Roy Woods had been talking on a hands-free phone when he hit Alan Couper outside a golf club last year.
No Christmas Break For Cancer-Care Nurses
A lot of us have had the chance to put our feet up at some point this Christmas, but for the nurses at Marie Curie on the south coast they've not been taking a break.
Like many health professionals, some of the Marie Curie Nurses have been spending time away from their loved ones over Christmas, so that they can provide care for people with terminal cancer and other illnesses in their own homes. For many terminally ill people it would not be possible to remain at home surrounded by their friends and family without the help and support of the Marie Curie Nursing Service, which is completely free of charge to patients and their families. Marie Curie Nurses provide free care, often at night, so that carers and family members can take a break, spend time with their loved one or simply get a good night’s sleep.
The charity is now calling for people across Dorset to sign up as volunteer collectors and help raise funds for our Great Daffodil Appeal in the New Year. You can call 0845 601 3107 or visit www.mariecurie.org.uk/daffodil for more information.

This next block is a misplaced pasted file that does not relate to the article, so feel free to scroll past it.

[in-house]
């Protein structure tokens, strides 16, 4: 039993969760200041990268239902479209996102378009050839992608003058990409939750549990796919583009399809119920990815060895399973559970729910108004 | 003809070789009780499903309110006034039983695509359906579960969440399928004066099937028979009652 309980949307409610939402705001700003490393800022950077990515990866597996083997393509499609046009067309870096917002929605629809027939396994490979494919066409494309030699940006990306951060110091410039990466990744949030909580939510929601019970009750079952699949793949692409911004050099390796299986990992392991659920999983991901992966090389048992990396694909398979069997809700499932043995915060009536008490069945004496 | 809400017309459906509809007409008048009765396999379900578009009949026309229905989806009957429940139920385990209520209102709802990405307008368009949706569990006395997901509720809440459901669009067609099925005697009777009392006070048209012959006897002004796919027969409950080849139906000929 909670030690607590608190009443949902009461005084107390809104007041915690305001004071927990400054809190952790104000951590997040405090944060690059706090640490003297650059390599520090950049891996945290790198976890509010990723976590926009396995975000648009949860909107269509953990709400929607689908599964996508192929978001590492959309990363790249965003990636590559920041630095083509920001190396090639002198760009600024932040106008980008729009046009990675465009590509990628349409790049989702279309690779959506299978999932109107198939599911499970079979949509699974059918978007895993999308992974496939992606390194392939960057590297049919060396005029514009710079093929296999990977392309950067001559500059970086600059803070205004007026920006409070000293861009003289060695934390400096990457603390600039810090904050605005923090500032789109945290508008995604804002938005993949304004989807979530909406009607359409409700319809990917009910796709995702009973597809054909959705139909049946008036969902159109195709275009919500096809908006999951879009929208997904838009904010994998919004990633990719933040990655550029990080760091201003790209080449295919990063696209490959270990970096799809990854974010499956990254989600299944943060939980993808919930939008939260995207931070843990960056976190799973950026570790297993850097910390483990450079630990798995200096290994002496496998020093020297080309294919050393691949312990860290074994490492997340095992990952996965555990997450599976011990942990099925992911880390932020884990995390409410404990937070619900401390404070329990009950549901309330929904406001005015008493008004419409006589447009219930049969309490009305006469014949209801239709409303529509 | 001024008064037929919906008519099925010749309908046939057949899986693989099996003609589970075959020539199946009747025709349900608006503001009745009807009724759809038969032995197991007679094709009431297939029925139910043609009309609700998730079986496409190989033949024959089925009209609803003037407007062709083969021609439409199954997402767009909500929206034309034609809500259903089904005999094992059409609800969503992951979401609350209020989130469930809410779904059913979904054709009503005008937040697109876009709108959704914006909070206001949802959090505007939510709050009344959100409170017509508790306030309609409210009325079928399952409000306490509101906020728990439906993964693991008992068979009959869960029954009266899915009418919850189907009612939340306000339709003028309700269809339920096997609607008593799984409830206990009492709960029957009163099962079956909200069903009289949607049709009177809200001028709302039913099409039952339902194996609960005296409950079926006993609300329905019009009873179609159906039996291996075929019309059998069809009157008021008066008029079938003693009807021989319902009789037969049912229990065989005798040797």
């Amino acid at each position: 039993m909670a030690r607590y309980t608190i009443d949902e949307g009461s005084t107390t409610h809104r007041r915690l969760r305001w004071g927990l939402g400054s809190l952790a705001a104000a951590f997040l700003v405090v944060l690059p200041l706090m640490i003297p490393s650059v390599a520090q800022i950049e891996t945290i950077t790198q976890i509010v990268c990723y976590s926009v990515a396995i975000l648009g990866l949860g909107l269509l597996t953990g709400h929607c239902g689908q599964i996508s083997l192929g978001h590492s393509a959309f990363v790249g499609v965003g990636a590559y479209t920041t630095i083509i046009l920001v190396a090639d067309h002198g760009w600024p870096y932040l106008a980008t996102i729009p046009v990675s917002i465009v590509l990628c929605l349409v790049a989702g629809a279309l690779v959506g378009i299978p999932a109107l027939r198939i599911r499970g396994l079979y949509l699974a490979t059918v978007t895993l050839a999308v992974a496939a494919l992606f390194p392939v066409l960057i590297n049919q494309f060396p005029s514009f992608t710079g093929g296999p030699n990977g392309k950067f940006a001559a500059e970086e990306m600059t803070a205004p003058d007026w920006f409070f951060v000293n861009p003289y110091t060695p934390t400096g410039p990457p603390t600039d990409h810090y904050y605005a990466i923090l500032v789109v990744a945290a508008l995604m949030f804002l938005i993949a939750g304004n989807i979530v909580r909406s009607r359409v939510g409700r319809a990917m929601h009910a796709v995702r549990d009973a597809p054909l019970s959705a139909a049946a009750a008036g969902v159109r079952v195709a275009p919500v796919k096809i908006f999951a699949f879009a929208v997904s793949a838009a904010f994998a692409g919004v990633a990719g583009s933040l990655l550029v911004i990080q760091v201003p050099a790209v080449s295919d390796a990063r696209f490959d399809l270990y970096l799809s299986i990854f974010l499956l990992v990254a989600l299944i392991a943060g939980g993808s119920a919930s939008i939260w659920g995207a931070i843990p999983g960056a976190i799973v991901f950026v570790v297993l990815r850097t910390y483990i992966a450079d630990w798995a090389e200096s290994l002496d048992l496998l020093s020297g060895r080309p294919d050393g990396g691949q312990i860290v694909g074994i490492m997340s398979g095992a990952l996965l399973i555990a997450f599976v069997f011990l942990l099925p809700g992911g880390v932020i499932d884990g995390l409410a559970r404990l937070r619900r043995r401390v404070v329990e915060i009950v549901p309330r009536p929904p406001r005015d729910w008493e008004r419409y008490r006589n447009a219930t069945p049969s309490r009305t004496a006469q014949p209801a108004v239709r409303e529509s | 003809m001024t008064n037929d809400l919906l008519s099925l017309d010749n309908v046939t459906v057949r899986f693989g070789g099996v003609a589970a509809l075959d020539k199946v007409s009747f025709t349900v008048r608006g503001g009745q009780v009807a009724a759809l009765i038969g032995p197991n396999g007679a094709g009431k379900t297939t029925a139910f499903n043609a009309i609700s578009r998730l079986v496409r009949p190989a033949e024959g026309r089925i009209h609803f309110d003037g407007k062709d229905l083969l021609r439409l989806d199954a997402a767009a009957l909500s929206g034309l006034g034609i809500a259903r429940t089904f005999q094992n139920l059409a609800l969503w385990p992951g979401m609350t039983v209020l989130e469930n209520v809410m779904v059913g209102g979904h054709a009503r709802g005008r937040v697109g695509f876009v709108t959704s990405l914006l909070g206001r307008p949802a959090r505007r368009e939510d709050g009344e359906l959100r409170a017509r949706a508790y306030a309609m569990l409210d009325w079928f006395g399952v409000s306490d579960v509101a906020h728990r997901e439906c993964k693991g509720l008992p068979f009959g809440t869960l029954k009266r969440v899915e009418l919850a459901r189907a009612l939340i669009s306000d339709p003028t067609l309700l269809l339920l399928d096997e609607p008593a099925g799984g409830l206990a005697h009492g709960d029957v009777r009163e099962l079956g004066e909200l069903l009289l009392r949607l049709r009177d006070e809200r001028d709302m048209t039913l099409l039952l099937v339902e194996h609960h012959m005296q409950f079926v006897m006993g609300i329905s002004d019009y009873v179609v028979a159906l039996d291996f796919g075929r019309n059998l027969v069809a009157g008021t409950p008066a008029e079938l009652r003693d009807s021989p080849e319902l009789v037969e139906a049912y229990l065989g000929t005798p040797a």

There are 63 Marie Curie Nurses working across Dorset. Last year they provided 38,819 hours of free nursing care to terminally ill people in their own homes.
The Great Daffodil Appeal is Marie Curie Cancer Care’s biggest annual fundraiser and encourages everyone to give a donation and wear a daffodil pin in March. All money raised will help Marie Curie Nurses to provide more free care to terminally ill people in their own homes.
Marie Curie Cancer Care needs local volunteer collectors and collection organisers to help make its Great Daffodil Appeal 2012 a success. The Great Daffodil Appeal in 2011 raised £5.7million nationwide. The first Great Daffodil Appeal was in 1986 and since it started the appeal has raised over £35million for Marie Curie Cancer Care.
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